It’s the Time of the Season for the Zombies

15 Jul

The Zombies

It’s not everyday that you can see a couple of British music legends play a free concert at Ellsworth W. Allen Town Park in Farmingdale, New York, but, thanks to the generosity of the Town of Oyster Bay and sponsors, last Wednesday presented this rare opportunity as part of the Music Under the Stars concert series – a neat calendar of free summer concerts in Town of Oyster Bay parks.

I had seen Rod Argent, Colin Blunstone, and the reformed Zombies once before at a Hippiefest several years ago, and I remember thinking just how cool it was that I was able to see the creators of the infectious, somewhat unsettling (in a good way), 60’s Summer of Love call-and-response classic “Time of the Season.” In the years that have passed since that performance, the members of the Zombies, defiant of their band name, continue to perform jubilant shows that delicately mix a wide diversity of material and humorous, intelligible conversation with the crowd. As my mother said during the show, you almost feel like you are in the living room of one of their homes listening to a private performance among friends.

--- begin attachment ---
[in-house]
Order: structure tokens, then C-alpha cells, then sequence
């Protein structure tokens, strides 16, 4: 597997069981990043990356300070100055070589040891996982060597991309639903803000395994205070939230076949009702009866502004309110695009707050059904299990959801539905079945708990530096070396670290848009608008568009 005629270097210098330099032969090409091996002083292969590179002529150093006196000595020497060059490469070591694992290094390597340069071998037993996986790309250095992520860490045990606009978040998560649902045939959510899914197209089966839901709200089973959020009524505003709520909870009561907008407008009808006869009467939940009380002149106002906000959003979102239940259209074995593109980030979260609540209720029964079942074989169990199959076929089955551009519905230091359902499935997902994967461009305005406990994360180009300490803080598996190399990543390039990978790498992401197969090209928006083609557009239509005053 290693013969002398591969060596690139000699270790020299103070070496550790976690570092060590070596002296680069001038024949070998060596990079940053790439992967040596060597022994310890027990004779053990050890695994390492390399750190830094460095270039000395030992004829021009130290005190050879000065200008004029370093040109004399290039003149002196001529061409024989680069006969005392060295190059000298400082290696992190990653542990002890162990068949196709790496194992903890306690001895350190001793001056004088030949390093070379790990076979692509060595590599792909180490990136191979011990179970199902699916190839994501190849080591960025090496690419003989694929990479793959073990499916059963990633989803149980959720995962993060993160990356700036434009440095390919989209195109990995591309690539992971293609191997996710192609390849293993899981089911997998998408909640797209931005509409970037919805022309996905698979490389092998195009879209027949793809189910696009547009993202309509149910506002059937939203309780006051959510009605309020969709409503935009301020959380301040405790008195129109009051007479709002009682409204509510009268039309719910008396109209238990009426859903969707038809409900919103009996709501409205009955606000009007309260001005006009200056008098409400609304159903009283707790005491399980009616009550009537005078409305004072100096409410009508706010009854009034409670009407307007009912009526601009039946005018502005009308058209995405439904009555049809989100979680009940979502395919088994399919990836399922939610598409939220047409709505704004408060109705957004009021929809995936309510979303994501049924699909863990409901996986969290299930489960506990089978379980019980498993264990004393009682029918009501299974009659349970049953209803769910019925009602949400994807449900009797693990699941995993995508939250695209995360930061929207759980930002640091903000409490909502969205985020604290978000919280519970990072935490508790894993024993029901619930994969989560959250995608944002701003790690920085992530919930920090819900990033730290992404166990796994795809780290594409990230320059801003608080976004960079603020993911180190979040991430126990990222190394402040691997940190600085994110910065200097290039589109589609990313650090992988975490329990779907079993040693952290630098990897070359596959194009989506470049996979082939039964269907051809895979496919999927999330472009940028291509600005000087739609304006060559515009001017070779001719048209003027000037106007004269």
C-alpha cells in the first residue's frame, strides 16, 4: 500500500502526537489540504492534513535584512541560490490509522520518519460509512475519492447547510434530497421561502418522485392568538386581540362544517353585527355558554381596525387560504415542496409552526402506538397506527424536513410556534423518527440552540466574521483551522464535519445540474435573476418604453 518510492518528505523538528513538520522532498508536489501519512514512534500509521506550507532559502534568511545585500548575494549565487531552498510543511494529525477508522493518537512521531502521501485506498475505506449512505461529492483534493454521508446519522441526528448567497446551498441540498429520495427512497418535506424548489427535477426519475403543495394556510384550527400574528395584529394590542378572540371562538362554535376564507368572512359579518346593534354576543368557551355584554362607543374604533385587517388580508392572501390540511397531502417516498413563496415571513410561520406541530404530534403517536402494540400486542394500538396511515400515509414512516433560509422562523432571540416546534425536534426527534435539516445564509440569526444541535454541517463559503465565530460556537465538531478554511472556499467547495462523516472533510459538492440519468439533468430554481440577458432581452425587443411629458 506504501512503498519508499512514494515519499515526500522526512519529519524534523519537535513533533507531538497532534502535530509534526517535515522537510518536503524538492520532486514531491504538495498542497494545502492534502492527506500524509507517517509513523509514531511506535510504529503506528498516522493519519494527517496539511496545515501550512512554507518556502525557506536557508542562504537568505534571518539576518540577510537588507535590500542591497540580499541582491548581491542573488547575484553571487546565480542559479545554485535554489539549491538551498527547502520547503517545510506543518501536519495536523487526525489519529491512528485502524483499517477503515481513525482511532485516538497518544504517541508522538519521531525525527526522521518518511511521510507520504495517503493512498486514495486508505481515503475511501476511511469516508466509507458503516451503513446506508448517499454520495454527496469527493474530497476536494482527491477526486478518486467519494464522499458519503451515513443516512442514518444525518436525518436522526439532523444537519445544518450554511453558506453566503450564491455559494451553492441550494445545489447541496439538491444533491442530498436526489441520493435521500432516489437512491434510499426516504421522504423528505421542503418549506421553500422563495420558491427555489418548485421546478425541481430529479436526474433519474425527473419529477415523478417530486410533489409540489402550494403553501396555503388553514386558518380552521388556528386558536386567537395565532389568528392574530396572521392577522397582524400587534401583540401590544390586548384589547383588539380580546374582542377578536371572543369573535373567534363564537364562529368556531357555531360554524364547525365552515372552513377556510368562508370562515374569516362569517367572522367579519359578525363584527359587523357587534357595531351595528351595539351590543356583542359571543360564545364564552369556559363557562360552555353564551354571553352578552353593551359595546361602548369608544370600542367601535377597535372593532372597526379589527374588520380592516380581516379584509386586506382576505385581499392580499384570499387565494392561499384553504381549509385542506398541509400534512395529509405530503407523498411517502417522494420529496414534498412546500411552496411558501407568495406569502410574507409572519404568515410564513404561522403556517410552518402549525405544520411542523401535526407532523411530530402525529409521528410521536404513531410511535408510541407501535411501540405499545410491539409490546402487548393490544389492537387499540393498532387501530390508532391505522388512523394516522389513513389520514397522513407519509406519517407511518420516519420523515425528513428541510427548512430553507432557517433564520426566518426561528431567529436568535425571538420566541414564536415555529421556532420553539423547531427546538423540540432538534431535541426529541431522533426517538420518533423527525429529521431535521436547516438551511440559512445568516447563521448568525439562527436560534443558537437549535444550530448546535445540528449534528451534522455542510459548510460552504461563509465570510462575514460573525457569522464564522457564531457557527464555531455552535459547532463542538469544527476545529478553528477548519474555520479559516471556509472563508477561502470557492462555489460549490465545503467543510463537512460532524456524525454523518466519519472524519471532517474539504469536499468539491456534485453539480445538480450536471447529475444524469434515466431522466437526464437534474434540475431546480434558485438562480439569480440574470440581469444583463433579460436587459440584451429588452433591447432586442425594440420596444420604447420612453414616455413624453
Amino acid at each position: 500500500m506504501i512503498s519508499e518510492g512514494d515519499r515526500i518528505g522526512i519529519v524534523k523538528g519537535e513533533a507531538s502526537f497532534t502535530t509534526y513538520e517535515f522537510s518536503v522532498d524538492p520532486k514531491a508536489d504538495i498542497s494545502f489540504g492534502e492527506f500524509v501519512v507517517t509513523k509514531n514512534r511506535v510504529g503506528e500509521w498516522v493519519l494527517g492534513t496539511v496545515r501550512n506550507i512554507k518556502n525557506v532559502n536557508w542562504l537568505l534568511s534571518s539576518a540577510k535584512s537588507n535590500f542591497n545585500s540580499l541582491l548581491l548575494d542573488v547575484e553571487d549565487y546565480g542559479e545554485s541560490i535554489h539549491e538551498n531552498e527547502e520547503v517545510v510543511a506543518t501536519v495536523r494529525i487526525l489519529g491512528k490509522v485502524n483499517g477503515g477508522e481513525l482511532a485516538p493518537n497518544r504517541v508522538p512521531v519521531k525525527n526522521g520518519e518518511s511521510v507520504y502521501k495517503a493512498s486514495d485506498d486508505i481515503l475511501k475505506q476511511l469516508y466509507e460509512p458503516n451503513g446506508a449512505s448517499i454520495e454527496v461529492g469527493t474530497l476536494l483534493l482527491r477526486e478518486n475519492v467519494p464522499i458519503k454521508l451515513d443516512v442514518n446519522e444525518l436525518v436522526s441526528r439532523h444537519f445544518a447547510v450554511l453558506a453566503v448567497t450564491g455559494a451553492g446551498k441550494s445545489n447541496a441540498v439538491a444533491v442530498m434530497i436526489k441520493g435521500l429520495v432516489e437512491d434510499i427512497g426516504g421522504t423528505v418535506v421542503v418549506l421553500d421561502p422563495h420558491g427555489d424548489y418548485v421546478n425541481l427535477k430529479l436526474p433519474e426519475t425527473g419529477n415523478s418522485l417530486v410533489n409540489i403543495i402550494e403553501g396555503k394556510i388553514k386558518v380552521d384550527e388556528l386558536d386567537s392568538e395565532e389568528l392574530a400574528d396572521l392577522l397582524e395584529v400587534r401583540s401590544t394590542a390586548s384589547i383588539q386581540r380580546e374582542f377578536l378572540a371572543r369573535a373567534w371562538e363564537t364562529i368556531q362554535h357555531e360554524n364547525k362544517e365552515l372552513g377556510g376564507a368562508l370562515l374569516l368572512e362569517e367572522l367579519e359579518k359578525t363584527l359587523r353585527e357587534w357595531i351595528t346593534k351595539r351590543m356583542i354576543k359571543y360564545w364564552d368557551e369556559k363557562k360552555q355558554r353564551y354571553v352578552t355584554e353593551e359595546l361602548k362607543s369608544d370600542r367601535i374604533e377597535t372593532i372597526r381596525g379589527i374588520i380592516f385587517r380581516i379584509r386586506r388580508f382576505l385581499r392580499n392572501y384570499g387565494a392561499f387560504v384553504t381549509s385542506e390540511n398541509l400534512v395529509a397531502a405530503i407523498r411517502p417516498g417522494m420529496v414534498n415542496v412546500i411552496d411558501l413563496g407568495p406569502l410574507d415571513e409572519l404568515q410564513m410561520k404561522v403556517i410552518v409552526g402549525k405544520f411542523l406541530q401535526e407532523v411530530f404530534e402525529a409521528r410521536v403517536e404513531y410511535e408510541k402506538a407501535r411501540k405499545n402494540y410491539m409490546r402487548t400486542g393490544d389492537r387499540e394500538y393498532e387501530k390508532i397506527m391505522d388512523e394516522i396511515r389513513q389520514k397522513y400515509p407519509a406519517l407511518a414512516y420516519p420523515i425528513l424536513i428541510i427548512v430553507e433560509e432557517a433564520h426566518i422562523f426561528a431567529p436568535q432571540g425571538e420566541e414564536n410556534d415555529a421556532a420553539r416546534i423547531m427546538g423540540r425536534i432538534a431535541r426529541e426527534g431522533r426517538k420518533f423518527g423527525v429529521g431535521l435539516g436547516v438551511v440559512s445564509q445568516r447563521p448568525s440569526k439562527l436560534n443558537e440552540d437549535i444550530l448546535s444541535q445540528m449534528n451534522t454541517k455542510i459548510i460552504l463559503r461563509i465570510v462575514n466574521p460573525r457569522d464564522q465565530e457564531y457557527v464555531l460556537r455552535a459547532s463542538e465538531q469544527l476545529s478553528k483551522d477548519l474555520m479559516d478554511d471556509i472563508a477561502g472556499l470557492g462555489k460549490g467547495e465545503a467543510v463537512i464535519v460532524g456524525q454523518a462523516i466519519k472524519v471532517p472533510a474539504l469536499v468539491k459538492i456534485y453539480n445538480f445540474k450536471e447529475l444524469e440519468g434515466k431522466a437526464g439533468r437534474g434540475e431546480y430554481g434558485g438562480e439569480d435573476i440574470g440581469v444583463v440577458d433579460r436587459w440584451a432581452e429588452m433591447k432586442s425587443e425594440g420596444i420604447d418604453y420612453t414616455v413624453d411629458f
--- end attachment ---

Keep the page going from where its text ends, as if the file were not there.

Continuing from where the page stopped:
Now on the heels of the Zombies’ 2011 album Breathe Out, Breathe In, the band continues to perform with a high level of passion and energy. It was not difficult to recognize the band’s sincere love, respect, and knowledge of music. Played to a relaxed crowd of Long Islanders under a hazy blue sky, the concert featured a diverse trip through the Zombies’ brand of psychedelic pop/rock. The band – which also consists of Tom Toomey, and Jim and Steve Rodford – was crisp all evening, and Rod Argent and Colin Blunstone demonstrated their overwhelming talent. As unique and strong Colin Blunstone’s voice is, Rod Argent’s keen keyboard stylings match it.

As the night drew to a close and the fireflies provided white sparkles that flashed like cameras painted against the masked, aphotic sky, the Zombies played an energized version of the Argent classic, “Hold Your Head Up,” and their classic “She’s Not There.” For a finale, the band aptly played a pleasant cover of Gershwin’s “Summertime” to a well-deserved standing ovation. Great end to a great summertime evening.

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